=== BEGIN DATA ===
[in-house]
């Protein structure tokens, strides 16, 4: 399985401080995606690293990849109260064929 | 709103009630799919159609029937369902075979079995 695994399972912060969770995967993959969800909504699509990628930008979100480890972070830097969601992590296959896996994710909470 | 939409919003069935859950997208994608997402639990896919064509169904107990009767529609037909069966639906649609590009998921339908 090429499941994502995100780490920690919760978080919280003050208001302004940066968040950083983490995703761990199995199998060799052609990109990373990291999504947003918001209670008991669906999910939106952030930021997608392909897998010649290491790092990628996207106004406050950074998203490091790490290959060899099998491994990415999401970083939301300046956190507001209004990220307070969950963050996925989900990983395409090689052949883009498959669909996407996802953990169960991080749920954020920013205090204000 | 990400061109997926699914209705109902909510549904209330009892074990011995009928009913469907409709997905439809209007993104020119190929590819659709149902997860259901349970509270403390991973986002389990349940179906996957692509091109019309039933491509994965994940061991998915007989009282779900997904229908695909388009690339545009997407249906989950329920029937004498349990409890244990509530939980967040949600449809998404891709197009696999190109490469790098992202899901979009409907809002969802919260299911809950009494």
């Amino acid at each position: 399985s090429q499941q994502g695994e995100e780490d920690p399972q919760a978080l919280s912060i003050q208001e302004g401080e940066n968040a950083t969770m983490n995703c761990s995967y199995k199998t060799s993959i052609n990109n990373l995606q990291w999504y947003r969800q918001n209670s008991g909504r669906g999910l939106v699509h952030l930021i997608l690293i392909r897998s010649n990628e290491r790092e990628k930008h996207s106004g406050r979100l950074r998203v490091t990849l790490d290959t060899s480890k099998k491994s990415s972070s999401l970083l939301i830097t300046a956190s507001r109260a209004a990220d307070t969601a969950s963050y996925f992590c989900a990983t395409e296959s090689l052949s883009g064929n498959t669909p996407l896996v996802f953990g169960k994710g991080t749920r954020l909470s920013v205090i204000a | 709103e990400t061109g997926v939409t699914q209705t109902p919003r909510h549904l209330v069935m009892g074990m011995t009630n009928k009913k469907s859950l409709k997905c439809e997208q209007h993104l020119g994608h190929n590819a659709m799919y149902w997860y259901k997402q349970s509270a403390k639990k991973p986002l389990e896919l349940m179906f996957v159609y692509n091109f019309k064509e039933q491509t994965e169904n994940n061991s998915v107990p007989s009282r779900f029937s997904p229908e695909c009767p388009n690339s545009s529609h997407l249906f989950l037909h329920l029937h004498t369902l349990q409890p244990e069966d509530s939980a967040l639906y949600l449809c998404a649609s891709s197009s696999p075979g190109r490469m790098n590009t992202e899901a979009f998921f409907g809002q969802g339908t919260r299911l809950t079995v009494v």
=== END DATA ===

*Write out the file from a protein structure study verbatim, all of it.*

[in-house]
């Protein structure tokens, strides 16, 4: 399985401080995606690293990849109260064929 | 709103009630799919159609029937369902075979079995 695994399972912060969770995967993959969800909504699509990628930008979100480890972070830097969601992590296959896996994710909470 | 939409919003069935859950997208994608997402639990896919064509169904107990009767529609037909069966639906649609590009998921339908 090429499941994502995100780490920690919760978080919280003050208001302004940066968040950083983490995703761990199995199998060799052609990109990373990291999504947003918001209670008991669906999910939106952030930021997608392909897998010649290491790092990628996207106004406050950074998203490091790490290959060899099998491994990415999401970083939301300046956190507001209004990220307070969950963050996925989900990983395409090689052949883009498959669909996407996802953990169960991080749920954020920013205090204000 | 990400061109997926699914209705109902909510549904209330009892074990011995009928009913469907409709997905439809209007993104020119190929590819659709149902997860259901349970509270403390991973986002389990349940179906996957692509091109019309039933491509994965994940061991998915007989009282779900997904229908695909388009690339545009997407249906989950329920029937004498349990409890244990509530939980967040949600449809998404891709197009696999190109490469790098992202899901979009409907809002969802919260299911809950009494």
């Amino acid at each position: 399985s090429q499941q994502g695994e995100e780490d920690p399972q919760a978080l919280s912060i003050q208001e302004g401080e940066n968040a950083t969770m983490n995703c761990s995967y199995k199998t060799s993959i052609n990109n990373l995606q990291w999504y947003r969800q918001n209670s008991g909504r669906g999910l939106v699509h952030l930021i997608l690293i392909r897998s010649n990628e290491r790092e990628k930008h996207s106004g406050r979100l950074r998203v490091t990849l790490d290959t060899s480890k099998k491994s990415s972070s999401l970083l939301i830097t300046a956190s507001r109260a209004a990220d307070t969601a969950s963050y996925f992590c989900a990983t395409e296959s090689l052949s883009g064929n498959t669909p996407l896996v996802f953990g169960k994710g991080t749920r954020l909470s920013v205090i204000a | 709103e990400t061109g997926v939409t699914q209705t109902p919003r909510h549904l209330v069935m009892g074990m011995t009630n009928k009913k469907s859950l409709k997905c439809e997208q209007h993104l020119g994608h190929n590819a659709m799919y149902w997860y259901k997402q349970s509270a403390k639990k991973p986002l389990e896919l349940m179906f996957v159609y692509n091109f019309k064509e039933q491509t994965e169904n994940n061991s998915v107990p007989s009282r779900f029937s997904p229908e695909c009767p388009n690339s545009s529609h997407l249906f989950l037909h329920l029937h004498t369902l349990q409890p244990e069966d509530s939980a967040l639906y949600l449809c998404a649609s891709s197009s696999p075979g190109r490469m790098n590009t992202e899901a979009f998921f409907g809002q969802g339908t919260r299911l809950t079995v009494v």